Hawaii Kilauea Volcano Update


Anna Hulstedt, Reporter

Hawaii’s Kilauea volcano on the big island is causing major issues for citizens living there. However, Kilauea isn’t the type of volcano that erupts once. It’s known as a shield volcano, with several fissures, or openings, that erupt lava without exploding. Fissures tend to be a few meters wide and can be several kilometers long. The lava flows out freely because there is little debris in the way. But when rocks and debris get in the way, pressure increases until there is a massive explosion to clear the way.

The volcano has spewed out lava little by little for the past few years, but it hasn’t been as concerning besides the past few weeks, when it started on May 3. The US Geological Survey has recorded 1,301 earthquakes recently, including a 6.9 magnitude earthquake near Leilani Estates, a residential area. Several homes have been destroyed, and citizens are evacuating if they live near the volcano.

Along with all of the smoke and fumes, laze, a combination of lava and haze, is another concerning factor as volcanic activity continues. Sulfur dioxide levels have more than tripled, and the Hawaii Volcanoes National Park is closed until further notice.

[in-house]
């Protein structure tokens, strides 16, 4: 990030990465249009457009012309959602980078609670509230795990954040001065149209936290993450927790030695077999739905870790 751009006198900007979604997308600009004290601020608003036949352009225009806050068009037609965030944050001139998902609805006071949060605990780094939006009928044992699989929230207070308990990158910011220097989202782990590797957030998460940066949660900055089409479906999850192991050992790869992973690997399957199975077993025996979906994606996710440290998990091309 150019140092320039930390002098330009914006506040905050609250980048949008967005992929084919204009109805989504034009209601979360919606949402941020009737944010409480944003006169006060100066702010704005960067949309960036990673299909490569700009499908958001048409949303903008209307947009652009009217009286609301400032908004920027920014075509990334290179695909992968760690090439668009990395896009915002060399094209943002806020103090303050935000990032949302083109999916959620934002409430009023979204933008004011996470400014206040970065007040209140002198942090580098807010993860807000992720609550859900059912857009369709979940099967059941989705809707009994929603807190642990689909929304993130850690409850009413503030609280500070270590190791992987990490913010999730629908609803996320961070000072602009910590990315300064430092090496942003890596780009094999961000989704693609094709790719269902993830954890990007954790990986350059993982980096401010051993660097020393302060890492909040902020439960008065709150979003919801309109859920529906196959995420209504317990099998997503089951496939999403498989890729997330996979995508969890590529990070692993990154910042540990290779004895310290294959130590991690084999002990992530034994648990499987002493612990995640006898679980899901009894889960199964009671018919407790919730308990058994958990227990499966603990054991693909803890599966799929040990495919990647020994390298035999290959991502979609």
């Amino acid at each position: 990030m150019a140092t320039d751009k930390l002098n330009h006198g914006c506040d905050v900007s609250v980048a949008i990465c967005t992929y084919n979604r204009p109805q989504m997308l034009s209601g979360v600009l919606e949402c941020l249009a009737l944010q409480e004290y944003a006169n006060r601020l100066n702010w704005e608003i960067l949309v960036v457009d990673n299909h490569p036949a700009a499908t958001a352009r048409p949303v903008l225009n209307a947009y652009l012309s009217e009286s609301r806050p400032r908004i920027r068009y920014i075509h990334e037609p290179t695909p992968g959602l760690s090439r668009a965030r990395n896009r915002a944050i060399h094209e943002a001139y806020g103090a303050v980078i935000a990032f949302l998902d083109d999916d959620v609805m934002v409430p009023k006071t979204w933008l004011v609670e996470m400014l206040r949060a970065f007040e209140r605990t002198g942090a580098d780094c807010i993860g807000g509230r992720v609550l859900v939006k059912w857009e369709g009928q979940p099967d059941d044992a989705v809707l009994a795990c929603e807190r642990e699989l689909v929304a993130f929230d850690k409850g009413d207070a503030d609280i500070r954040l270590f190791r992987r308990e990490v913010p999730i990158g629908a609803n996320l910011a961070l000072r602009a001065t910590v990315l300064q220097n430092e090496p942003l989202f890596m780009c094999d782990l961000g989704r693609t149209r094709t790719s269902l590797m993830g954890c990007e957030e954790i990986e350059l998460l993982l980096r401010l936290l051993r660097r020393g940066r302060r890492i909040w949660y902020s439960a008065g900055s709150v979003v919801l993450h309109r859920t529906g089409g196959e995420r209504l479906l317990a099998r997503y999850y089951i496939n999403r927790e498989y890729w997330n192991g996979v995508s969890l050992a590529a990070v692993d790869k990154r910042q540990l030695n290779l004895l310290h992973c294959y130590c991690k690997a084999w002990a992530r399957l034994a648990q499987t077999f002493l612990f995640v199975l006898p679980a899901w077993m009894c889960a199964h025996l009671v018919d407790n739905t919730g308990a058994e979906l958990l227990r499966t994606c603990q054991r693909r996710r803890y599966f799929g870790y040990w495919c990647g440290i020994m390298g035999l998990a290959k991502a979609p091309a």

Although the volcano is life-threatening, nobody has died as a result of the volcano’s eruptions. However, one man was injured when he was hit in the leg by a lava spatter standing on a third floor balcony. This was the first known injury since the eruptions began.

Many scientists and people that have studied volcanoes have noticed that patterns show that the volcano is likely to erupt in a larger way. Highway 132 has been shut down as lava crossed the road this past week. After only 3 days of the volcano first erupted, 26 buildings had already been destroyed.

Weather alerts will continue to be sent out with warning to Hawaii citizens, as people there brace to wait to see what will happen next with Kilauea.